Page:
But in all seriousness, funeral catering really hammered home to me just how fucking fleeting and unimportant all of this really is. All the things I worry about, all the things I hope to achieve, all the things I’ve failed at. It all fails to match up to the fact that my hopes, my dreams, my goals will one day be secondary to my future wife spending the day on the phone, making sure there’s enough cocktail weenies to go around at my wake. It puts everything into perspective, but in a really good way. It makes me not feel so bad about not accomplishing things, about failing at things, because you know what? Somebody’s most important decision one day will be what sort of drinks to serve when I kick it, and that’s pretty hilarious.

I may create a menu, in fact, so that my future wife knows exactly what to serve. My funeral may be the only thing in my life that I have total and complete say over how it goes, so why not plan it down to its every last detail before I die? I want lots of desserts, I want napkins folded like swans, I want peoples meals to be served on trashcan lids, because everything we eat is garbage, so why not be upfront about it?

So, via the odd realization of funeral catering, I feel like I’ve finally had a breakthrough of some kind, in which I don’t worry as much now about failing, or succeeding, and am just happy being, right here, right now.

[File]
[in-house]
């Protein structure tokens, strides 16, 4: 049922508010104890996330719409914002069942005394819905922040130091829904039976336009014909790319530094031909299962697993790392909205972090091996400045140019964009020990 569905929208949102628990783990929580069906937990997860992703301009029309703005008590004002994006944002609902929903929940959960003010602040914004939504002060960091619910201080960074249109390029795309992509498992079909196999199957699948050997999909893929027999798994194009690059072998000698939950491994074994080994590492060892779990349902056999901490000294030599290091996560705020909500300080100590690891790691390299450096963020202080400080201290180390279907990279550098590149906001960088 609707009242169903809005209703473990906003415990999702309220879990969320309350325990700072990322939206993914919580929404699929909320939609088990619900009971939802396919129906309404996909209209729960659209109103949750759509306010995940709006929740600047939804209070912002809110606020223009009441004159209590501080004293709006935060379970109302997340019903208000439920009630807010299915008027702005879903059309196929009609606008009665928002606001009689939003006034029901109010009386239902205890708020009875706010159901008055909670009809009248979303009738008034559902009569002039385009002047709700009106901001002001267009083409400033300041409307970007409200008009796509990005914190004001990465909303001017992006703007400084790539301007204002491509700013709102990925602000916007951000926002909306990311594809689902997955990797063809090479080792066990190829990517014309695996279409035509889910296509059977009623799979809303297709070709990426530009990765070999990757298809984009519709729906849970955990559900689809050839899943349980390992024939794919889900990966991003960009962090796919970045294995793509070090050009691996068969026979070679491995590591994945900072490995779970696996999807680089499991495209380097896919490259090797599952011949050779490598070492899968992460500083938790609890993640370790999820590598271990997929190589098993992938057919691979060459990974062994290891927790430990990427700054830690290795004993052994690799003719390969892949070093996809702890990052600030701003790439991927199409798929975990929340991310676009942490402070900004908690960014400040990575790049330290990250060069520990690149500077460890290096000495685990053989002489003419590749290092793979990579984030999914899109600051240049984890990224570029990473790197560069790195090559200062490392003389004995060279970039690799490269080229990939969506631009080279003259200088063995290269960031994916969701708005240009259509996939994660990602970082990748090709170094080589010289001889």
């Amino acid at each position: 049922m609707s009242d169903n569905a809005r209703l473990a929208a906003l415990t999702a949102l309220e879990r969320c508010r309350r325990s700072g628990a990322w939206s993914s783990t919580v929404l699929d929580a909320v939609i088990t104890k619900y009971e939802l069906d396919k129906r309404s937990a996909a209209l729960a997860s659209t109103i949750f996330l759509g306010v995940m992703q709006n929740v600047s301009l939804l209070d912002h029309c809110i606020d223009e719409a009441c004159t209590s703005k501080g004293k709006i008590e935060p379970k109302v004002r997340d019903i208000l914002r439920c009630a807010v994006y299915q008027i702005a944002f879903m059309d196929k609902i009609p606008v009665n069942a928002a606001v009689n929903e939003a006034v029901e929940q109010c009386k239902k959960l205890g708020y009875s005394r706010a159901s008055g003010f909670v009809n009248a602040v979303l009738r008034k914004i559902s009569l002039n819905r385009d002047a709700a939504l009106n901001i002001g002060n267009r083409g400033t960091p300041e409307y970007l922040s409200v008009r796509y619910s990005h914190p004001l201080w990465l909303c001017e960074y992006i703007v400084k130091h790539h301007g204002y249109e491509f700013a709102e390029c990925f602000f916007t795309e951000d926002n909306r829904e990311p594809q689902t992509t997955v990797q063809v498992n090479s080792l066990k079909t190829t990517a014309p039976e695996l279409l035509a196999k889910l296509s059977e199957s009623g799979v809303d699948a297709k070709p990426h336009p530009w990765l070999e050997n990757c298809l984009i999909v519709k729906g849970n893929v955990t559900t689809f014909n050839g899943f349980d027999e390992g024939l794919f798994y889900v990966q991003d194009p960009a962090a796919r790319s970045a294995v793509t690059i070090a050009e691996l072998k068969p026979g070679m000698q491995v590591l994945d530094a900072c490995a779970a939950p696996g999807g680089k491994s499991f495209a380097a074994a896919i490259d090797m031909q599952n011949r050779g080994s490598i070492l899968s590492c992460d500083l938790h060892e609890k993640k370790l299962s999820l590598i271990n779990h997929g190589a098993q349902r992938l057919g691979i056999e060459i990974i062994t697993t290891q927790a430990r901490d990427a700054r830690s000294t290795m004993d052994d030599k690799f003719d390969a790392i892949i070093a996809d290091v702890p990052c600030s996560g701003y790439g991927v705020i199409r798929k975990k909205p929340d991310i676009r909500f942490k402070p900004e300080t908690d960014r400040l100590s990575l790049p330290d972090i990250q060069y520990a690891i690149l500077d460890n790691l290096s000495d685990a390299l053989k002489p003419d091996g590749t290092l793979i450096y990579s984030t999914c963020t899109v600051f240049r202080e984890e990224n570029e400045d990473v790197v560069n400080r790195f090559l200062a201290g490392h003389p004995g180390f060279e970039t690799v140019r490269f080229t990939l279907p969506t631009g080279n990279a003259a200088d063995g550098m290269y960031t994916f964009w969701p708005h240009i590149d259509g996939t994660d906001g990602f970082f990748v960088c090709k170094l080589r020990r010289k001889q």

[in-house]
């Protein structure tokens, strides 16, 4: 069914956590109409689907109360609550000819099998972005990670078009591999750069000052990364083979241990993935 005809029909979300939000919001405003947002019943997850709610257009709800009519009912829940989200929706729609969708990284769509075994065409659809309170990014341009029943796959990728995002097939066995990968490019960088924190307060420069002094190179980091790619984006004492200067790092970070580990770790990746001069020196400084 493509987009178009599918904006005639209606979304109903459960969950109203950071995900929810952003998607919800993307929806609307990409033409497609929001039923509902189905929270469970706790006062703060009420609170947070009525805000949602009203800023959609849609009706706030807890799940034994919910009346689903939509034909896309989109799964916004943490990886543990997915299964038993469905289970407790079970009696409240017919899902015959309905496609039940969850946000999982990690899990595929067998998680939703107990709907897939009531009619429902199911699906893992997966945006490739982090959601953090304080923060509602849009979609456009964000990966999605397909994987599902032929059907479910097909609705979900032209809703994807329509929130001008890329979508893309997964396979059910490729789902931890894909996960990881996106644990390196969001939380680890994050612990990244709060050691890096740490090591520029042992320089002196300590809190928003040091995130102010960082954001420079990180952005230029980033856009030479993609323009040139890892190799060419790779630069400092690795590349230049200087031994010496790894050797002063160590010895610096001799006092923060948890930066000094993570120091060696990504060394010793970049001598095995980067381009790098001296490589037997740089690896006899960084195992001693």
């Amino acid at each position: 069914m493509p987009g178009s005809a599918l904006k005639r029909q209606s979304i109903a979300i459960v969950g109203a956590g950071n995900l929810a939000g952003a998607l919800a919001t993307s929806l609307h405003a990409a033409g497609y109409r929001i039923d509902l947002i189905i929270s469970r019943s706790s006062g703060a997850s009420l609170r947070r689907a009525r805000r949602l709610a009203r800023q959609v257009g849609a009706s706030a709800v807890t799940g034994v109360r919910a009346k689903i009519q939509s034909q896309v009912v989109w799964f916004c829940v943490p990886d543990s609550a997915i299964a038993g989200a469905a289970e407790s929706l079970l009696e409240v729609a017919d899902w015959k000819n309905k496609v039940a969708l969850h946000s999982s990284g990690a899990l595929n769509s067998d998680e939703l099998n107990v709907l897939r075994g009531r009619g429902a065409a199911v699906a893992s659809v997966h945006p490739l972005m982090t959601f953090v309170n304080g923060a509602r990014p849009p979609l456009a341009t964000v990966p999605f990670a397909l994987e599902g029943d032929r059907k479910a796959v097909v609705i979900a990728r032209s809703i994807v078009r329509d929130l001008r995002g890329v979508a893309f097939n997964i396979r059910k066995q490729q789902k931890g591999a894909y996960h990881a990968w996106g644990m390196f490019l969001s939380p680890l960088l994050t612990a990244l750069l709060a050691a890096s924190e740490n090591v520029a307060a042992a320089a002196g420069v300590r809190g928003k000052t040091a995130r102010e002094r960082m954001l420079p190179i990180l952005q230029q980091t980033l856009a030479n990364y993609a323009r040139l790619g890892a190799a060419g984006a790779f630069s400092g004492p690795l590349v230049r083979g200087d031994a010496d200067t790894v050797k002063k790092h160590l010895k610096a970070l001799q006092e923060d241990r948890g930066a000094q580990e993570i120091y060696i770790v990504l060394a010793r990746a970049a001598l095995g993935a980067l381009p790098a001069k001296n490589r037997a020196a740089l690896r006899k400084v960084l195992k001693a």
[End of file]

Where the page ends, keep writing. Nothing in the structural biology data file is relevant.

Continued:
Because one day I won’t be.

I’m Maggie. If you like this thing I made, you might like some other things I make, like my depressing webcomic “In Space, No One Can Hear You Cry”, the satirical online newspaper of “Nowhere, US”, my podcast network “The Feel Bad Network” or my writing over at Medium. You can also find some published work for sale over at my Payhip.

Wanna donate to me directly? You can do that via PayPal! Wanna support me ongoing month to month and get content early? You can do that via Patreon! Thanks for whatever you can spare, I really appreciate it!


Amanda Cries In The Bathroom

technologiesMaybe it’s because it’s where we’re potty trained or where we perform the most self care, but the bathroom had, over time, become Amanda’s safest spot in her life. Granted, it wasn’t because she was taking care of herself in there, she’d be lucky if she managed to wash her hair more than once or twice a week, and it certainly wasn’t an upset stomach keeping her in there either. No. It just was the place she felt the safest. When she was at work, Amanda would pull a book and her lunch out and head into the bathroom to sit and read and eat.

Sometimes, late at night after a bad dream, she’d wake up, covered in sweat and terrified, and head for the bathroom, locking herself in and cowering in the tub like she’d done so many times before as a little girl. She could swear she could still hear her parents fighting outside the door, or the sounds of her mother berating her weight, but no, it was always just in her imagination. Those days were well and gone, even if the trauma wasn’t. But now it was where she went whenever she felt threatened or upset or that she wasn’t in control. When she felt hopeless or lost, the bathroom was her guiding light.